The Progress Of Art.

A poem by Thomas Hood

Oh happy time! - Art's early days!
When o'er each deed, with sweet self-praise,
Narcissus-like I hung!
When great Rembrandt but little seemed,
And such Old Masters all were deemed
As nothing to the young!

Some scratchy strokes - abrupt and few,
So easily and swift I drew,
Sufficed for my design;
My sketchy, superficial hand
Drew solids at a dash - and spanned
A surface with a line.

Not long my eye was thus content,
But grew more critical - my bent
Essayed a higher walk;
I copied leaden eyes in lead -
Rheumatic hands in white and red,
And gouty feet - in chalk.

Anon my studious art for days
Kept making faces - happy phrase,
For faces such as mine!
Accomplished in the details then,
I left the minor parts of men,
And drew the form divine.

Old Gods and Heroes - Trojan - Greek,
Figures - long after the antique,
Great Ajax justly feared;
Hectors, of whom at night I dreamt,
And Nestor, fringed enough to tempt
Bird-nesters to his beard.

A Bacchus, leering on a bowl,
A Pallas that out-stared her owl,
A Vulcan - very lame;
A Dian stuck about with stars,
With my right hand I murdered Mars -
(One Williams did the same).

But tired of this dry work at last,
Crayon and chalk aside I cast,
And gave my brush a drink!
Dipping - "as when a painter dips
In gloom of earthquake and eclipse," -
That is - in Indian ink.

Oh then, what black Mont Blancs arose,
Crested with soot, and not with snows:
What clouds of dingy hue!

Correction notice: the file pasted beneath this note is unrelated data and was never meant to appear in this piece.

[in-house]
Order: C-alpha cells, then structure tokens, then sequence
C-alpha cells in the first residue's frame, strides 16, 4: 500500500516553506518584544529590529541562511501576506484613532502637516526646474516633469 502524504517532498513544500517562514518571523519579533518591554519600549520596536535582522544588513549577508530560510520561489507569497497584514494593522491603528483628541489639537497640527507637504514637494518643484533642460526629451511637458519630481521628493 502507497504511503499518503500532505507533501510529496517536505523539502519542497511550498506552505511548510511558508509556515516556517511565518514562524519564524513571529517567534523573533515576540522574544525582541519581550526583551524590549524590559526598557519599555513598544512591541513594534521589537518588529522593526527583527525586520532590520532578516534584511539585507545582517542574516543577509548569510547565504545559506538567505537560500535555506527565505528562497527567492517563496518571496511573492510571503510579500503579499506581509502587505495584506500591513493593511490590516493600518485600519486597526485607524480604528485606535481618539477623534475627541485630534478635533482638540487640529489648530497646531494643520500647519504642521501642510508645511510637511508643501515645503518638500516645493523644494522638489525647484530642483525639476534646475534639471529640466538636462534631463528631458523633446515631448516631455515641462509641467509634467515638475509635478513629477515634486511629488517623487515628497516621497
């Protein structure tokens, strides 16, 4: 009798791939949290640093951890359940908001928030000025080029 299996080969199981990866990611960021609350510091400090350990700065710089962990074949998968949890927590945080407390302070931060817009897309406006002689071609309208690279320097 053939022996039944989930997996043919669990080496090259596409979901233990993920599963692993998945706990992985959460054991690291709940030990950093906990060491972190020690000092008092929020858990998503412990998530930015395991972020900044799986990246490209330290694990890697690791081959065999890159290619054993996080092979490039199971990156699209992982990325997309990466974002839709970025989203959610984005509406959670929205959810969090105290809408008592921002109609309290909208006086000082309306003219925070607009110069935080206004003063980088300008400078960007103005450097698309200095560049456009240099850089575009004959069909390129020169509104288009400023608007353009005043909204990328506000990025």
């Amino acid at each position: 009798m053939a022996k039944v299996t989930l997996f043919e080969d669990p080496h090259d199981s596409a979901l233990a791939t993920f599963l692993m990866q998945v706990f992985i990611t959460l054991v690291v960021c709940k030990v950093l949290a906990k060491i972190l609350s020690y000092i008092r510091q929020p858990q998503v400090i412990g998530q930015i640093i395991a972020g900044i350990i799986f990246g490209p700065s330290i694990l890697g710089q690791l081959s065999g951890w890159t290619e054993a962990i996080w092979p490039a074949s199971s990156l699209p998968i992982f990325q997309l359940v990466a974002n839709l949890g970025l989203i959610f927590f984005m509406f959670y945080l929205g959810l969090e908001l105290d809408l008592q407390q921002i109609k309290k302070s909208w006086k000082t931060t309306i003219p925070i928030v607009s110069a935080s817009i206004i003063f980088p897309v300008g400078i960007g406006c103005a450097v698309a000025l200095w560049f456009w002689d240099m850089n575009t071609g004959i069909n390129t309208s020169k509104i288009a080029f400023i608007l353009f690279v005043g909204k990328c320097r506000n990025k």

In spite of what the bard has penned,
I fear the distance did not "lend
Enchantment to the view."

Not Radcliffe's brush did e'er design
Black Forests half so black as mine,
Or lakes so like a pall;
The Chinese cake dispersed a ray
Of darkness, like the light of Day
And Martin over all.

Yet urchin pride sustained me still,
I gazed on all with right good will,
And spread the dingy tint;
"No holy Luke helped me to paint,
The devil surely, not a Saint,
Had any finger in't!"

But colors came! - like morning light,
With gorgeous hues, displacing night,
Or Spring's enlivened scene:
At once the sable shades withdrew;
My skies got very, very blue;
My trees extremely green.

And washed by my cosmetic brush,
How Beauty's cheek began to blush;
With lock of auburn stain -
(Not Goldsmith's Auburn) - nut-brown hair,
That made her loveliest of the fair;
Not "loveliest of the plain!"

Her lips were of vermilion hue:
Love in her eyes, and Prussian blue,
Set all my heart in flame!
A young Pygmalion, I adored
The maids I made - but time was stored
With evil - and it came!

Perspective dawned - and soon I saw
My houses stand against its law;
And "keeping" all unkept!
My beauties were no longer things
For love and fond imaginings;
But horrors to be wept!

Ah! why did knowledge ope my eyes?
Why did I get more artist wise?
It only serves to hint,
What grave defects and wants are mine;
That I'm no Hilton in design -
In nature no De Wint!

Thrice happy time! - Art's early days!
When o'er each deed, with sweet self-praise,
Narcissus-like I hung!
When great Rembrandt but little seemed,
And such Old Masters all were deemed
As nothing to the young!

Reader Comments

Tell us what you think of 'The Progress Of Art.' by Thomas Hood

comments powered by Disqus

Home | Search | About this website | Contact | Privacy Policy